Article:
Former Manufacturing Australia executive chairman Dick Warburton was yesterday named as the head of a panel to review the current renewable energy target for 2020.
Following the announcement, Warburton was made to deny claims he was a "climate change denier".
"What I am sceptical [about] is the claims that man-made carbon dioxide is the major cause of global warming," he was quoted assaying on ABC Radio.
"I'm not a denier of that, but I am sceptical of that claim."
Warburton was the first executive chairman of Manufacturing Australia, a lobby group formed by companies including BlueScope Steel and Boral to oppose the then Gillard government’s carbon tax. He was also the keynote speaker at Manufacturers’ Monthly’s Endeavour Awards in 2012.
Due to his opposition to the carbon tax, Warburton has been labeled a “denier” by critics, such as the Greens.
‘‘Climate denier Dick Warburton is one of the nation’s chief opponents to carbon pricing and effective global warming policy,’’ said Greens leader Christine Milne yesterday.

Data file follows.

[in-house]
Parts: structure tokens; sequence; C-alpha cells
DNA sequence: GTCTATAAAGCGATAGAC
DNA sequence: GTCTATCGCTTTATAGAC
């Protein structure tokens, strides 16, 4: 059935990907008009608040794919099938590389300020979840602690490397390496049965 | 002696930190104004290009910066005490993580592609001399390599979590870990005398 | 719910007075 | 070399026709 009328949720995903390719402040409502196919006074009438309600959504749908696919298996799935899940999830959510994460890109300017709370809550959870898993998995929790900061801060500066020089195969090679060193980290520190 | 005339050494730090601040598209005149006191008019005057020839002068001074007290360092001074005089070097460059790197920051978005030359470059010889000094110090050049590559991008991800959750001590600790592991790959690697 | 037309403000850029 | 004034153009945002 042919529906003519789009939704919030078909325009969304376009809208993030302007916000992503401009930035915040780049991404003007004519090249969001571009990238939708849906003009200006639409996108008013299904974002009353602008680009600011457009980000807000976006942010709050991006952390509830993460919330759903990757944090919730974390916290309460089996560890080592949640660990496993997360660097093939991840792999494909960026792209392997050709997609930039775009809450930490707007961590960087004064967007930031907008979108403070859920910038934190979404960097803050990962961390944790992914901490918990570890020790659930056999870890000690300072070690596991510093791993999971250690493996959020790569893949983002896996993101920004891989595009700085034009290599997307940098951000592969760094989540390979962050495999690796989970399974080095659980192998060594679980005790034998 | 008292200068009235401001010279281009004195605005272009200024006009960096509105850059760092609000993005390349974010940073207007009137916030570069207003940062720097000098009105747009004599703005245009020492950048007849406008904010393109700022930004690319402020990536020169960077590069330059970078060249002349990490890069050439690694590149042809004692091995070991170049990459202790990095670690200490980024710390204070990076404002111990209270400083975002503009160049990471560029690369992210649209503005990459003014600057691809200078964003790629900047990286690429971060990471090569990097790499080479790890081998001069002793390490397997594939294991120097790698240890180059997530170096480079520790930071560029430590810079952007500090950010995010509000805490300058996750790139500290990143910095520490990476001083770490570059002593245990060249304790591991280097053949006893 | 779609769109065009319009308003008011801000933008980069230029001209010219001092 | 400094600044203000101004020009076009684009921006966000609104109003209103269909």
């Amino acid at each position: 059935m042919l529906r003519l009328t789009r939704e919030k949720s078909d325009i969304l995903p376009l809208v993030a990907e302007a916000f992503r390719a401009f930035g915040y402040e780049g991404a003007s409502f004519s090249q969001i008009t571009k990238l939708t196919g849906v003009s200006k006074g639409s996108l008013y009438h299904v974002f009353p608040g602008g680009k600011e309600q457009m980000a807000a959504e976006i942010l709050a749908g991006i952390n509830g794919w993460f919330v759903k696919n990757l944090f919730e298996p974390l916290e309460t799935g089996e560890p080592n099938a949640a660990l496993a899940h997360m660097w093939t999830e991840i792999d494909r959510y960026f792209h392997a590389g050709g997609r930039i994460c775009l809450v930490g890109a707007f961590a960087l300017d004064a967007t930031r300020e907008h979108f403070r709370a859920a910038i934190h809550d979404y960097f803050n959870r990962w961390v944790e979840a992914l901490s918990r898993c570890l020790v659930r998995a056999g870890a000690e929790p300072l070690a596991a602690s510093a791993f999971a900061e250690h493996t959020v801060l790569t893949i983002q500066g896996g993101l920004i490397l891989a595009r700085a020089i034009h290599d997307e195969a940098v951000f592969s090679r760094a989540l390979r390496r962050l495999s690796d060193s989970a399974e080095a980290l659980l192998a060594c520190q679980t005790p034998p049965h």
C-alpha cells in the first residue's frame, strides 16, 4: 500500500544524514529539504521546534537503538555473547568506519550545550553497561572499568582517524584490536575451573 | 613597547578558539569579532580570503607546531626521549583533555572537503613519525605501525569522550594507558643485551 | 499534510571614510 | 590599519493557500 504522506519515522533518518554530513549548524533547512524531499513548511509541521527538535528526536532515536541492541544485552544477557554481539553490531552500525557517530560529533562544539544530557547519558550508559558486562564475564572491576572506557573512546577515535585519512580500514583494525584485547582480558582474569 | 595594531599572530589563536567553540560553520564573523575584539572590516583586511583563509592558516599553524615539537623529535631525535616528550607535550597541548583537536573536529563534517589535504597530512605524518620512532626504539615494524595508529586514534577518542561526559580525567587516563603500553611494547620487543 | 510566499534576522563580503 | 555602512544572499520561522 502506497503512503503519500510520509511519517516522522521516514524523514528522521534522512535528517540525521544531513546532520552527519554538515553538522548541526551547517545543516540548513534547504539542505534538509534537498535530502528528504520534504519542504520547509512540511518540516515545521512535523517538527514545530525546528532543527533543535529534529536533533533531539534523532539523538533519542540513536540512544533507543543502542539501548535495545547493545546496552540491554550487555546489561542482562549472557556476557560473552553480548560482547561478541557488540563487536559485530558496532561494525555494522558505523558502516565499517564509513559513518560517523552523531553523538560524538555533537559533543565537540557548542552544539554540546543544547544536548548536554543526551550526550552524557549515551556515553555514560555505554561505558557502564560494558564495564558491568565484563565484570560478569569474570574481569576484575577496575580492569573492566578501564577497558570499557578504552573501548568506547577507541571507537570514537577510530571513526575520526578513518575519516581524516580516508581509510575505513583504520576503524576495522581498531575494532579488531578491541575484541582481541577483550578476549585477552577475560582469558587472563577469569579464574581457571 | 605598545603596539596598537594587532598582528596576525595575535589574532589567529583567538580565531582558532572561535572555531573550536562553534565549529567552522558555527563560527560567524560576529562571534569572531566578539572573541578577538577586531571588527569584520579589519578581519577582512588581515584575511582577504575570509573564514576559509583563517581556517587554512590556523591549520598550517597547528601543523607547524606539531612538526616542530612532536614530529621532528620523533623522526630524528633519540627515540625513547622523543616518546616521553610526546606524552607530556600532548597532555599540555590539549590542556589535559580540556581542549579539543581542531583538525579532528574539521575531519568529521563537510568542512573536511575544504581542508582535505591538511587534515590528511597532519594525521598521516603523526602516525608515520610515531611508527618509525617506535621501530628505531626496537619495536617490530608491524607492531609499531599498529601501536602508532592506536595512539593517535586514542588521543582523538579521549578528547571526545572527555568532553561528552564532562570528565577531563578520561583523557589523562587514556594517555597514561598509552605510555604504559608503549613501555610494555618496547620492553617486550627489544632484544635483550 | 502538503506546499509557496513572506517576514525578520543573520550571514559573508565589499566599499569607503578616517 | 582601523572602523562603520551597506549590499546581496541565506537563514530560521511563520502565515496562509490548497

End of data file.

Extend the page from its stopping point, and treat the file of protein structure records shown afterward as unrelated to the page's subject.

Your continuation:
Warburton leads a panel including Matt Zema, formerly CEO of Verve Energy, Shirley In’t Veld, a member of the CSIRO board and an independent director at Asciano, and Brian Fisher, a former executive director of the Australian Bureau of Agricultural and Resource Economics.
The group will examine the current target of having renewable energy contribute 20 per cent of energy by 2020, a projected 41,000 gigawatt hours.
“In particular, the review will consider the contribution of the RET in reducing emissions, its impact on electricity prices and energy markets, as well as its costs and benefits for the renewable energy sector, the manufacturing sector and Australian households,” said industry minister Ian Macfarlane.
The Australian Industry Group welcomed the review. CEO Innes Willox said, “Circumstances have changed markedly since the current RET target was set at 20 per cent of projected electricity demand by 2020.
"In particular, projections of demand have fallen so that the legislated target is now well in excess of the 20 per cent of projected demand."
The review will be handed to the government in the middle of the year.
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